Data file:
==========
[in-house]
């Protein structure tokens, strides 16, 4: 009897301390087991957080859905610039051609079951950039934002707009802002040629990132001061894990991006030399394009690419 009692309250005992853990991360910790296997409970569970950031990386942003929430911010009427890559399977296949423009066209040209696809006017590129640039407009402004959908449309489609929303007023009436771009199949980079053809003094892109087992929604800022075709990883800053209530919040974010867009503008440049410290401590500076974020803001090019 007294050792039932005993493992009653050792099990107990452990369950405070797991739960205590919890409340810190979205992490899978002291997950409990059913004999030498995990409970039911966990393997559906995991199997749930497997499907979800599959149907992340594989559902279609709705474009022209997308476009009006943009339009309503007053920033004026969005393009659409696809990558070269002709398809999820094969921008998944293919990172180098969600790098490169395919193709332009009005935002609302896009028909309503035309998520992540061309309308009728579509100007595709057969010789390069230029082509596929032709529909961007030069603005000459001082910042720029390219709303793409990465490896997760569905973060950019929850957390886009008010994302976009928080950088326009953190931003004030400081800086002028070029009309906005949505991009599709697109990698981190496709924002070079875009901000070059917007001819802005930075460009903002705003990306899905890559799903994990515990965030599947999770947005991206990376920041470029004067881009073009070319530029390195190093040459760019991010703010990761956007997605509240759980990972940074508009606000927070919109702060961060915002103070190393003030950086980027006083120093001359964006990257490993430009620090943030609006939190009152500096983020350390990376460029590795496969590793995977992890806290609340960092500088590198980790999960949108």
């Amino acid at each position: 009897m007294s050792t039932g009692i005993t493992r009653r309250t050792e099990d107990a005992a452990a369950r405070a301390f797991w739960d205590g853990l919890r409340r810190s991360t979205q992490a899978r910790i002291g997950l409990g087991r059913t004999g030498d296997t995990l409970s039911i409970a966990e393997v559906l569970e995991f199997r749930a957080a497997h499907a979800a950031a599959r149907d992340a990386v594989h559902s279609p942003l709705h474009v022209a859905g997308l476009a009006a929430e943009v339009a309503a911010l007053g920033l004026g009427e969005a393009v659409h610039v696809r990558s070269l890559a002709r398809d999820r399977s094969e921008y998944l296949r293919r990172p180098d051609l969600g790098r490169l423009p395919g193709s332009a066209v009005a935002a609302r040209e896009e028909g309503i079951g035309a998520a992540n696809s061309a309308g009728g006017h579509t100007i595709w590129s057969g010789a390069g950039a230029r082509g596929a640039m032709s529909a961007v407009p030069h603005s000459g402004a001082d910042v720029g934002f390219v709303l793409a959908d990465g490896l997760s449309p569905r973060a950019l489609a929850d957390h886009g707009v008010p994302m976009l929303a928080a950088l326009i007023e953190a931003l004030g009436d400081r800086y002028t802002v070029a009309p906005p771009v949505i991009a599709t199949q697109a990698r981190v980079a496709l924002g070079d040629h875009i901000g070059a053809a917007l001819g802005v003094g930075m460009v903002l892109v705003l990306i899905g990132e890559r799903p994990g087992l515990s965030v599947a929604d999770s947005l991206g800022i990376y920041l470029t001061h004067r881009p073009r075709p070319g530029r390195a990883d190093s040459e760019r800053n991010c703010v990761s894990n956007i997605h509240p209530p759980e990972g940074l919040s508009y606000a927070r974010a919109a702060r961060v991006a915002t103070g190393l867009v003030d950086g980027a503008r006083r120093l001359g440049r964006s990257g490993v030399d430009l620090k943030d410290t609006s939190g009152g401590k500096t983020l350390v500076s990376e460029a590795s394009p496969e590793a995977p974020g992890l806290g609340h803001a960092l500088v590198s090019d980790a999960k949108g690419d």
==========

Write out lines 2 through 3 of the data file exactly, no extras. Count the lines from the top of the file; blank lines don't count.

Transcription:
């Protein structure tokens, strides 16, 4: 009897301390087991957080859905610039051609079951950039934002707009802002040629990132001061894990991006030399394009690419 009692309250005992853990991360910790296997409970569970950031990386942003929430911010009427890559399977296949423009066209040209696809006017590129640039407009402004959908449309489609929303007023009436771009199949980079053809003094892109087992929604800022075709990883800053209530919040974010867009503008440049410290401590500076974020803001090019 007294050792039932005993493992009653050792099990107990452990369950405070797991739960205590919890409340810190979205992490899978002291997950409990059913004999030498995990409970039911966990393997559906995991199997749930497997499907979800599959149907992340594989559902279609709705474009022209997308476009009006943009339009309503007053920033004026969005393009659409696809990558070269002709398809999820094969921008998944293919990172180098969600790098490169395919193709332009009005935002609302896009028909309503035309998520992540061309309308009728579509100007595709057969010789390069230029082509596929032709529909961007030069603005000459001082910042720029390219709303793409990465490896997760569905973060950019929850957390886009008010994302976009928080950088326009953190931003004030400081800086002028070029009309906005949505991009599709697109990698981190496709924002070079875009901000070059917007001819802005930075460009903002705003990306899905890559799903994990515990965030599947999770947005991206990376920041470029004067881009073009070319530029390195190093040459760019991010703010990761956007997605509240759980990972940074508009606000927070919109702060961060915002103070190393003030950086980027006083120093001359964006990257490993430009620090943030609006939190009152500096983020350390990376460029590795496969590793995977992890806290609340960092500088590198980790999960949108």
């Amino acid at each position: 009897m007294s050792t039932g009692i005993t493992r009653r309250t050792e099990d107990a005992a452990a369950r405070a301390f797991w739960d205590g853990l919890r409340r810190s991360t979205q992490a899978r910790i002291g997950l409990g087991r059913t004999g030498d296997t995990l409970s039911i409970a966990e393997v559906l569970e995991f199997r749930a957080a497997h499907a979800a950031a599959r149907d992340a990386v594989h559902s279609p942003l709705h474009v022209a859905g997308l476009a009006a929430e943009v339009a309503a911010l007053g920033l004026g009427e969005a393009v659409h610039v696809r990558s070269l890559a002709r398809d999820r399977s094969e921008y998944l296949r293919r990172p180098d051609l969600g790098r490169l423009p395919g193709s332009a066209v009005a935002a609302r040209e896009e028909g309503i079951g035309a998520a992540n696809s061309a309308g009728g006017h579509t100007i595709w590129s057969g010789a390069g950039a230029r082509g596929a640039m032709s529909a961007v407009p030069h603005s000459g402004a001082d910042v720029g934002f390219v709303l793409a959908d990465g490896l997760s449309p569905r973060a950019l489609a929850d957390h886009g707009v008010p994302m976009l929303a928080a950088l326009i007023e953190a931003l004030g009436d400081r800086y002028t802002v070029a009309p906005p771009v949505i991009a599709t199949q697109a990698r981190v980079a496709l924002g070079d040629h875009i901000g070059a053809a917007l001819g802005v003094g930075m460009v903002l892109v705003l990306i899905g990132e890559r799903p994990g087992l515990s965030v599947a929604d999770s947005l991206g800022i990376y920041l470029t001061h004067r881009p073009r075709p070319g530029r390195a990883d190093s040459e760019r800053n991010c703010v990761s894990n956007i997605h509240p209530p759980e990972g940074l919040s508009y606000a927070r974010a919109a702060r961060v991006a915002t103070g190393l867009v003030d950086g980027a503008r006083r120093l001359g440049r964006s990257g490993v030399d430009l620090k943030d410290t609006s939190g009152g401590k500096t983020l350390v500076s990376e460029a590795s394009p496969e590793a995977p974020g992890l806290g609340h803001a960092l500088v590198s090019d980790a999960k949108g690419d």